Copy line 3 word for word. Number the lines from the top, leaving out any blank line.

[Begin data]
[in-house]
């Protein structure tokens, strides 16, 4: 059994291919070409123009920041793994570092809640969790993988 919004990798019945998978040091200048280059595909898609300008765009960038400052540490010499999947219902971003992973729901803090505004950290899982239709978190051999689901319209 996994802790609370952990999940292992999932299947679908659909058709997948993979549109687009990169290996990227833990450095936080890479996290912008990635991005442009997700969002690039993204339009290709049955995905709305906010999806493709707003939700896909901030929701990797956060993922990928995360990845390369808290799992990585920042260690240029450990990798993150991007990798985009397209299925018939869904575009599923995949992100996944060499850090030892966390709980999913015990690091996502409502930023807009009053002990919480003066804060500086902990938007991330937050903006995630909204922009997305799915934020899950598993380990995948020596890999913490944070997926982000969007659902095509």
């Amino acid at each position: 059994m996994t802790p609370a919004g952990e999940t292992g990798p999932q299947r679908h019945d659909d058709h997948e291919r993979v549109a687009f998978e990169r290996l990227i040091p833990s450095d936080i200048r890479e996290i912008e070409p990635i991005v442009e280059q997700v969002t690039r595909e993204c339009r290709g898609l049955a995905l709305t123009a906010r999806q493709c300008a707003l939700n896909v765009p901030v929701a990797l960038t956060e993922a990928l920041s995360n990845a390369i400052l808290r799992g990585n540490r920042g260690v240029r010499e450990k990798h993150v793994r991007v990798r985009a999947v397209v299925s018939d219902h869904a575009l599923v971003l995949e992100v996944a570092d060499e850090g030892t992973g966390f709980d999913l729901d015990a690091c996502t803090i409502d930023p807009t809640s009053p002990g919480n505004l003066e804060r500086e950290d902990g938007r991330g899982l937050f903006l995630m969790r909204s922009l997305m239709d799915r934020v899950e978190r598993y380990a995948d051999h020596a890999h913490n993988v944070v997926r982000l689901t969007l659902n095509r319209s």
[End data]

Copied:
């Amino acid at each position: 059994m996994t802790p609370a919004g952990e999940t292992g990798p999932q299947r679908h019945d659909d058709h997948e291919r993979v549109a687009f998978e990169r290996l990227i040091p833990s450095d936080i200048r890479e996290i912008e070409p990635i991005v442009e280059q997700v969002t690039r595909e993204c339009r290709g898609l049955a995905l709305t123009a906010r999806q493709c300008a707003l939700n896909v765009p901030v929701a990797l960038t956060e993922a990928l920041s995360n990845a390369i400052l808290r799992g990585n540490r920042g260690v240029r010499e450990k990798h993150v793994r991007v990798r985009a999947v397209v299925s018939d219902h869904a575009l599923v971003l995949e992100v996944a570092d060499e850090g030892t992973g966390f709980d999913l729901d015990a690091c996502t803090i409502d930023p807009t809640s009053p002990g919480n505004l003066e804060r500086e950290d902990g938007r991330g899982l937050f903006l995630m969790r909204s922009l997305m239709d799915r934020v899950e978190r598993y380990a995948d051999h020596a890999h913490n993988v944070v997926r982000l689901t969007l659902n095509r319209s």